What Is Cluster Switch System (CSS)?
A CSS combines two clustering-capable switches into a single logical switch. CSS is a widely used horizontal virtualization technology that simplifies configuration and management, expands bandwidth, and implements inter-chassis link redundancy.
Why Do We Need CSS?
Traditional campus networks use device and link redundancy to ensure high reliability. However, this brings about problems, such as low link efficiency and high network maintenance costs. To solve these problems, CSS technology is used to virtualize two physical switches into one logical switch, simplifying network deployment and reducing network maintenance costs. CSS offers the following advantages:
- Simplified configuration and management
As shown in Figure 1-2, two devices are virtualized into a logical switch, known as a CSS. The simplified networking does not require protocols such as Multiple Spanning Tree Protocol (MSTP) and Virtual Router Redundancy Protocol (VRRP), simplifying network configuration. After a CSS is set up, you can log in to one member switch to configure and manage all the member switches in the CSS.
- Bandwidth expansion and inter-chassis link redundancy
As shown in Figure 1-3, when the network scale expands and higher uplink bandwidth is required, new switches can be added to set up a CSS with the original ones. Multiple physical links of member switches can be configured as an aggregation group to increase the uplink bandwidth of the switches. In addition, downstream switches are connected to the CSS through inter-device link aggregation to implement inter-device backup and inter-device link redundancy, improving reliability.
- Long-distance clustering
Long-distance clustering enables switches far from each other to set up a CSS. As shown in Figure 1-4, users on each floor of two buildings connect to the aggregation switches through switches deployed at the corridors and connect to the external network through the aggregation switches. The aggregation switches in the two buildings can be connected to set up a CSS. The two aggregation switches then work like one aggregation switch, simplifying the network structure and reducing the device management and maintenance costs. In addition, two links to the external network are available to users in each building, greatly improving reliability.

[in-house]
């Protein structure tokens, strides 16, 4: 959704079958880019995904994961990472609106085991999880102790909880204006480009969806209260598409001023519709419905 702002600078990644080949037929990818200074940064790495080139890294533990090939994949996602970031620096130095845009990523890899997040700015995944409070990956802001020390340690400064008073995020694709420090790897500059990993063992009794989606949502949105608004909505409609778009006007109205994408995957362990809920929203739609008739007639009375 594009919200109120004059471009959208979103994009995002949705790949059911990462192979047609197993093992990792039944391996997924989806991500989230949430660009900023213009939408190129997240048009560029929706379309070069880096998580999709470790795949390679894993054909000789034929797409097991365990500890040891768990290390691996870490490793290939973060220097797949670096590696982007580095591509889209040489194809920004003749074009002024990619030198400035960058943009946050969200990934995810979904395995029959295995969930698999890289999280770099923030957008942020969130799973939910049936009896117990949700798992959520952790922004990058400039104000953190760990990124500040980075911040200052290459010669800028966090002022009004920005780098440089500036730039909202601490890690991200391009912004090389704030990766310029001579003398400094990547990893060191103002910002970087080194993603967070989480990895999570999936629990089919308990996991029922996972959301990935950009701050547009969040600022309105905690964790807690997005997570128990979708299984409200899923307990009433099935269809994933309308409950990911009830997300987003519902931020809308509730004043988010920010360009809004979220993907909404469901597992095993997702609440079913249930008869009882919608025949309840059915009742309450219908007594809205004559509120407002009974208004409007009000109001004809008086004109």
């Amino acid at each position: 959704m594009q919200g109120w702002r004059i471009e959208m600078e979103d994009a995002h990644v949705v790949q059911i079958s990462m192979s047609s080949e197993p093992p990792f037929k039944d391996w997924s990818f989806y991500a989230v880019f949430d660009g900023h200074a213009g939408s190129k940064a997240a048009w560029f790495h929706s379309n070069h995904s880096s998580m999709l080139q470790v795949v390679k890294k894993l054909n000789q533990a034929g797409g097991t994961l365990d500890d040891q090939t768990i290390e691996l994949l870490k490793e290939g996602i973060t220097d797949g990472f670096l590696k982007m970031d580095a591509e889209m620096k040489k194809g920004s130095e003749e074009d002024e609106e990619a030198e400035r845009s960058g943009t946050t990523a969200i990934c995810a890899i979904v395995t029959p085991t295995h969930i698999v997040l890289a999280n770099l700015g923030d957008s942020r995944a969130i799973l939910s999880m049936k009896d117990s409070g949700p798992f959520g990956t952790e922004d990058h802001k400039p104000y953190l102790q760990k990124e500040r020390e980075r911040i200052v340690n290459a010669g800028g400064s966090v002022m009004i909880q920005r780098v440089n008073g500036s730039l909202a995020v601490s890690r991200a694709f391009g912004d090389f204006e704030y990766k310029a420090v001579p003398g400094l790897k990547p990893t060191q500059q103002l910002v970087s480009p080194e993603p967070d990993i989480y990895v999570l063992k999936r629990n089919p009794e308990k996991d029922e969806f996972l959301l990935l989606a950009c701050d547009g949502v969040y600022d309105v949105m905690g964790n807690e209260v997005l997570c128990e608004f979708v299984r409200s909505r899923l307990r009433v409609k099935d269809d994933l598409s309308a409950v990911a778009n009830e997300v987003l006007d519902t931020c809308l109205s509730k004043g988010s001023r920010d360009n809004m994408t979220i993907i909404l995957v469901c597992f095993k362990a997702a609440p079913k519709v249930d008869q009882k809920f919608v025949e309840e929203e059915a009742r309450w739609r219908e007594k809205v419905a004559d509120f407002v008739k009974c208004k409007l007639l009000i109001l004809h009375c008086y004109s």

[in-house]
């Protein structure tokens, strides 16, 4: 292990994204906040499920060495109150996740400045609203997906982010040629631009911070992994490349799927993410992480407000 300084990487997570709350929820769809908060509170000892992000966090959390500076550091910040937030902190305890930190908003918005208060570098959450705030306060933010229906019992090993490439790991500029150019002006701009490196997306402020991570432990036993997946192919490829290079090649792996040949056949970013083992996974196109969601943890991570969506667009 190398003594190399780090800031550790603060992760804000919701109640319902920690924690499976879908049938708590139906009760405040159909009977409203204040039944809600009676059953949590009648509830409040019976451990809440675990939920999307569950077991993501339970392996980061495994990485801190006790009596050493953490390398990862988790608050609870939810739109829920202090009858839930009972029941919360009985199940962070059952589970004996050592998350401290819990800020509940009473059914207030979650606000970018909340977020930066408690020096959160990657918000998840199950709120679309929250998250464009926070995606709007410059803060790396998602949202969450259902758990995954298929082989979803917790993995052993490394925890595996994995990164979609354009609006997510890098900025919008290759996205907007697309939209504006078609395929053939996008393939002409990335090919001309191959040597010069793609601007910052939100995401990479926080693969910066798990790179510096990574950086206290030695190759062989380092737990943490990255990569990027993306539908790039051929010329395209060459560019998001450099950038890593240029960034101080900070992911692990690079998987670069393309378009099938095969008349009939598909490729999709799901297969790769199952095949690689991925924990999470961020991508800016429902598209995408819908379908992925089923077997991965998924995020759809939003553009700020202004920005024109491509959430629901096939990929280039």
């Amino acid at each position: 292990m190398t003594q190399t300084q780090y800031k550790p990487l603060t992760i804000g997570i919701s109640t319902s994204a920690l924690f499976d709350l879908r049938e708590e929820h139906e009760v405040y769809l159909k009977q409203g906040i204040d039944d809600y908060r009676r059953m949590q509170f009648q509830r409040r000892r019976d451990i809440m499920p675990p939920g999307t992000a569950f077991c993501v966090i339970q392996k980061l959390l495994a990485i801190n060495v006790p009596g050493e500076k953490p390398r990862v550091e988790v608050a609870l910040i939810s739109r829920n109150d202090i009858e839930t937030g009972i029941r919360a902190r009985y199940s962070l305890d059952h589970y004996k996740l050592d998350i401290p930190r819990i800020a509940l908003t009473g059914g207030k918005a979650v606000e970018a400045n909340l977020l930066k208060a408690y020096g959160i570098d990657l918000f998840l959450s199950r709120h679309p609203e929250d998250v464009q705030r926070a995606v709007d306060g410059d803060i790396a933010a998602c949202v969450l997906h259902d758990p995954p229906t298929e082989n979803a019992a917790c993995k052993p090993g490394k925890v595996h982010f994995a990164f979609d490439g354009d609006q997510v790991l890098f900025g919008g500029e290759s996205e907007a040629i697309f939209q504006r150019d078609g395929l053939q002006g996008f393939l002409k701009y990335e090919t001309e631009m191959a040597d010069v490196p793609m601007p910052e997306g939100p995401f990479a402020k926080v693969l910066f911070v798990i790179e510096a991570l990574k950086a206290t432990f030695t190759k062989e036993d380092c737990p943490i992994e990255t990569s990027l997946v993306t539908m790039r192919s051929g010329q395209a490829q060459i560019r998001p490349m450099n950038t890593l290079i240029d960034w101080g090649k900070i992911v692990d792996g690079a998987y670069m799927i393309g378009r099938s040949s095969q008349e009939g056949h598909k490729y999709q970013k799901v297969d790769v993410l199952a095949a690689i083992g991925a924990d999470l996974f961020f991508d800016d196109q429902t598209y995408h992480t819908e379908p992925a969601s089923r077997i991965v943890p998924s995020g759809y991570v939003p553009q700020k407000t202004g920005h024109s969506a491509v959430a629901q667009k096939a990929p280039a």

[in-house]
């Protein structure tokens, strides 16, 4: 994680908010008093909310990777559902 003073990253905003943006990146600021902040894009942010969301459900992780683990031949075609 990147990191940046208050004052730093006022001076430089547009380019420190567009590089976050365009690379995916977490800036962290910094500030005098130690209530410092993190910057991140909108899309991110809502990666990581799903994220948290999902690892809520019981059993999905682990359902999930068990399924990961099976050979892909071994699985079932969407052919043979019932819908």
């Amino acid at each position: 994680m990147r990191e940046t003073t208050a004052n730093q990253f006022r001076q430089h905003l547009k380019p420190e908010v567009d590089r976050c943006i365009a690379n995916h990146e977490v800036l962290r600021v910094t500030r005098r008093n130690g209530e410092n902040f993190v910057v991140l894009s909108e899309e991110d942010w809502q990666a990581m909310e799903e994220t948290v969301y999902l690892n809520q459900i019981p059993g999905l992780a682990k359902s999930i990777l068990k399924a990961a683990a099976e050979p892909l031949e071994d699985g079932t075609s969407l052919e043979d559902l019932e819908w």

CSS vs. CSS2
CSS technology development has gone through the following two stages:
- Traditional CSS: consists of two CSS connection modes, namely, clustering using CSS cards on MPUs and clustering using service ports.
- Cluster Switch System Generation 2 (CSS2): sets up a CSS by connecting CSS cards on switch fabric units (SFUs), supports 1+N backup of MPUs in addition to functions supported by traditional CSS, and is supported by the S12700.
Which Huawei Devices Support CSS?
Only Huawei S series campus modular switches support CSS. For details about CSS-capable S series campus modular switches, see Huawei Switches.
S series campus fixed switches and CloudEngine data center switches support stacking, which is similar to CSS. For more details, see Stacking. The NE5000E supports multi-chassis cluster, which is also similar to CSS. For more details, see Cluster.
How to Set Up a CSS?
Before learning how to set up a CSS, let's look at basic concepts of CSS.
Master Switch and Standby Switch
The master switch manages the entire CSS. A CSS has only one master switch.
The standby switch acts as a backup to the master switch. If the master switch fails, the standby switch takes over all services from the master switch and assumes the master role. A CSS has only one standby switch.
Both the master and standby switches forward data.
A CSS link is used to set up a CSS for data communication between the master and standby switches. A CSS link can be a single link or a bundle of multiple links.
A CSS ID identifies a CSS member switch and is unique in a CSS.
A CSS ID is 1 or 2 and defaults to 1 for a switch. Two switches with the same CSS ID cannot set up a CSS. Therefore, you need to set the CSS ID of one switch to 2 before setting up a CSS between two switches.